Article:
Setting up screen time boundaries

To determine what screen time boundaries are needed, conduct an inventory of how your children currently spend their free time during a typical week. Keep track of how much time is spent utilizing technology as well as how much time is spent engaging in other activities. Compare your results with the American Academy of Pediatrics guidelines:

  • Under 18 months: limit screen time to video chatting
  • 18 – 24 months: choose high-quality programming/apps and use them together with child because this is how toddlers learn best
  • 2 – 5 years: limit screen time to one hour per day of high-quality program; co-view with children to help them understand what they are seeing
  • 6 years and older: place consistent limits on time spent and types of media they can have access to; make sure media does not take the place of adequate sleep, physical activity and other behaviors essential to health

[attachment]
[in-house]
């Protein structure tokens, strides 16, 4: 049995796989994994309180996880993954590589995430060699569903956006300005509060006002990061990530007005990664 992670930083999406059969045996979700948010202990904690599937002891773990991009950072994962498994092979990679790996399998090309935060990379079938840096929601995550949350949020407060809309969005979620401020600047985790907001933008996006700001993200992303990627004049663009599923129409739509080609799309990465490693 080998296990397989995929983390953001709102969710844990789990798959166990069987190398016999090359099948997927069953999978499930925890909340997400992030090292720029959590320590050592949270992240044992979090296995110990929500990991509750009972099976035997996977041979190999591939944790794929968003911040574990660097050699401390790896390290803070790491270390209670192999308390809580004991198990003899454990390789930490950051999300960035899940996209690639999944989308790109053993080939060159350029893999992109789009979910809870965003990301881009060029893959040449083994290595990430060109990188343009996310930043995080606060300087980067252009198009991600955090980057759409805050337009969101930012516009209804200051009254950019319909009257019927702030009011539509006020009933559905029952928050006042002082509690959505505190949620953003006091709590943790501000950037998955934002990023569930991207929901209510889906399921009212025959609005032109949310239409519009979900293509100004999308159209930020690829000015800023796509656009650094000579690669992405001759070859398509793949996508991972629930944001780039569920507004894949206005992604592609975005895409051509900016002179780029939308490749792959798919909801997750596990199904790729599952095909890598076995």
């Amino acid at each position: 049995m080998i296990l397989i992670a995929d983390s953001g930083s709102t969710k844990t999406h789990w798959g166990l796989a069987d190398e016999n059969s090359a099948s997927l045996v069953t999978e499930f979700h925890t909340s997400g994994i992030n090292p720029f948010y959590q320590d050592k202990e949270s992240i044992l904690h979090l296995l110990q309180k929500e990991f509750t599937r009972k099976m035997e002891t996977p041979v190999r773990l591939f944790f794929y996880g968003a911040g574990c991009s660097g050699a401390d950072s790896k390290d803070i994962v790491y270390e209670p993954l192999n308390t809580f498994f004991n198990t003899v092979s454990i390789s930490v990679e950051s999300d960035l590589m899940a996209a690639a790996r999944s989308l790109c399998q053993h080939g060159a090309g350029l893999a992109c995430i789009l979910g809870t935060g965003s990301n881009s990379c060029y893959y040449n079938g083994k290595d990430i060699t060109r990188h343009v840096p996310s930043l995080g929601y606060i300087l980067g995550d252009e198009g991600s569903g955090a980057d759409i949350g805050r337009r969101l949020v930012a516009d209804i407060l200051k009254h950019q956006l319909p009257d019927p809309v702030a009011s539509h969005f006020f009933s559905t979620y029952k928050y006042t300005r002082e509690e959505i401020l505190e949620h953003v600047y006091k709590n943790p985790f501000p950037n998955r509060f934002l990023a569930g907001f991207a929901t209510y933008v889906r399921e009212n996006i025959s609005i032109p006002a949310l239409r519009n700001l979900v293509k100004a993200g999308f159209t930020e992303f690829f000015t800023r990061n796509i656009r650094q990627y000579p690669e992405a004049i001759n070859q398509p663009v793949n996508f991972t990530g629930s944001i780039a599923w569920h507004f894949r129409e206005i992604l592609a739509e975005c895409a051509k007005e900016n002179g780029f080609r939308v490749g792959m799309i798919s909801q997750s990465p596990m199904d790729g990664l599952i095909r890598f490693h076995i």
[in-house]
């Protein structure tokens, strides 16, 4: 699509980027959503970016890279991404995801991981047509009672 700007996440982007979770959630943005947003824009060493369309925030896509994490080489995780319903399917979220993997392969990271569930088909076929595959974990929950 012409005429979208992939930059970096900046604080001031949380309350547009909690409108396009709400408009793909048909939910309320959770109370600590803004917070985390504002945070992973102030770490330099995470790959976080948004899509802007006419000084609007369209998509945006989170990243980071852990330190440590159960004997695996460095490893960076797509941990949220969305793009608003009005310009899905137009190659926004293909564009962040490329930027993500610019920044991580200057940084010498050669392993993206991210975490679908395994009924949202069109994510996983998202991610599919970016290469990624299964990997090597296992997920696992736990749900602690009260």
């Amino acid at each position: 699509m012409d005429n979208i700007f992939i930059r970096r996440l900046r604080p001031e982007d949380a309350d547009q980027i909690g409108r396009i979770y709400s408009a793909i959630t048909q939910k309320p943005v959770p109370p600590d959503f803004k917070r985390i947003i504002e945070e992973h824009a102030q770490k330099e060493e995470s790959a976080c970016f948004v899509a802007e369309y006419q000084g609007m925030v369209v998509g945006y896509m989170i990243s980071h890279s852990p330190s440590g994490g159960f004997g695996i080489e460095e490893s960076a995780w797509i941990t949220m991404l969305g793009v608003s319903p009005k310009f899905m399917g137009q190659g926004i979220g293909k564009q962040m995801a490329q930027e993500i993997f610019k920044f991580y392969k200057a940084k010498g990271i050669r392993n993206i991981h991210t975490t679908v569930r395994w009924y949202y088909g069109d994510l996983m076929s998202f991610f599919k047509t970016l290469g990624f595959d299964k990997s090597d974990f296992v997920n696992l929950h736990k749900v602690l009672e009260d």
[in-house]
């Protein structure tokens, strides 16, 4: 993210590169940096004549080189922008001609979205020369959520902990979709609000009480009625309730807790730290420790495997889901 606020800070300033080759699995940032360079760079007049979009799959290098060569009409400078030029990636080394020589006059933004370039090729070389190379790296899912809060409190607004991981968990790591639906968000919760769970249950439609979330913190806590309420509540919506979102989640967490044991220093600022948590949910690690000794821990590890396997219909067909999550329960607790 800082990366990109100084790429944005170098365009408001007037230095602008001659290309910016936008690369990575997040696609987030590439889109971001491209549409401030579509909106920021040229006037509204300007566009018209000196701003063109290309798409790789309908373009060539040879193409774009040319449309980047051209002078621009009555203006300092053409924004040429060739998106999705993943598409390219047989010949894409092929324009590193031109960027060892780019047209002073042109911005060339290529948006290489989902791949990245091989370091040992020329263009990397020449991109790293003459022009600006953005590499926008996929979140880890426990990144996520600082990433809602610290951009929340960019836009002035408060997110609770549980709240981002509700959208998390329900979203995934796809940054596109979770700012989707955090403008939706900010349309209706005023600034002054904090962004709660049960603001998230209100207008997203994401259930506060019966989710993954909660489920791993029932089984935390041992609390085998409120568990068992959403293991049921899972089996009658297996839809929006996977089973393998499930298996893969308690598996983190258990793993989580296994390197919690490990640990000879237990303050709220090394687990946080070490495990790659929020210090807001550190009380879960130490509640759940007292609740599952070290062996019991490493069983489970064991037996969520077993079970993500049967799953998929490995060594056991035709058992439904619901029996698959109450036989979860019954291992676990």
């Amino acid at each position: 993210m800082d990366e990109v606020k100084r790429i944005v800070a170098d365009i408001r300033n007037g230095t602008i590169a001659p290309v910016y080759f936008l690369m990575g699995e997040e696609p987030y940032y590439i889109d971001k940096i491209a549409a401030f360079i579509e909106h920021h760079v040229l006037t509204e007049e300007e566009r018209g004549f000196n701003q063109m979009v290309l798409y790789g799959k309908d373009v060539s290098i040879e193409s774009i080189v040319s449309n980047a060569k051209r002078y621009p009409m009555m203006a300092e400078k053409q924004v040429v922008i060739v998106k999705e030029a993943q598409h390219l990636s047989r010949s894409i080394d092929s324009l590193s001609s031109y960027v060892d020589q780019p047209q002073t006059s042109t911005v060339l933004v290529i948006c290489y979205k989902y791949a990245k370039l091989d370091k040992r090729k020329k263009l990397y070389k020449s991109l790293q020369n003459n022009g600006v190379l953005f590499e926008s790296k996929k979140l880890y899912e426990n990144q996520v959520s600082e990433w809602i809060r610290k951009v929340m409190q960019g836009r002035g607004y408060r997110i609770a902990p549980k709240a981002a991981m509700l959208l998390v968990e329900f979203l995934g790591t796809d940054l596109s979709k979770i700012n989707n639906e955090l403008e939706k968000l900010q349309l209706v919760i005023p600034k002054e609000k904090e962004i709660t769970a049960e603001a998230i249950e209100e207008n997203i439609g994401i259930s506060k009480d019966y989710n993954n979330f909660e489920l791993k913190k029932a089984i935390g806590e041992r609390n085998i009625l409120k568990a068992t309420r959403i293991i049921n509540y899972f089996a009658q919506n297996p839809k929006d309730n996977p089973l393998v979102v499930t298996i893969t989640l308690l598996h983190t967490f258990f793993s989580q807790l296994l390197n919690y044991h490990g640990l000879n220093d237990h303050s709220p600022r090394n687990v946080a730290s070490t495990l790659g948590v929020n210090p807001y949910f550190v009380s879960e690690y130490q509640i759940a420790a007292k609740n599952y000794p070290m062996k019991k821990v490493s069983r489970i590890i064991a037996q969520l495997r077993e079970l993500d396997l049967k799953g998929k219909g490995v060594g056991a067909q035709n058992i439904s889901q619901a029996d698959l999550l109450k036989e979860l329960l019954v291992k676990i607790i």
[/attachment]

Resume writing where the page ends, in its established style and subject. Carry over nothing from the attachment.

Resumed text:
• Designate media-free times together such as dinner or driving, as well as media-free locations at home such as bedrooms
  • Have ongoing communication about online citizenship and safety, including treating other with respect online and offline

Having determined your children’s current technology consumption, consider taking the following steps to create healthy screen time boundaries:


Children copy what they see adults doing. If you spend hours on your laptop or watching television, your children will follow your example. Make sure the boundaries you create for your children are ones you will follow as well.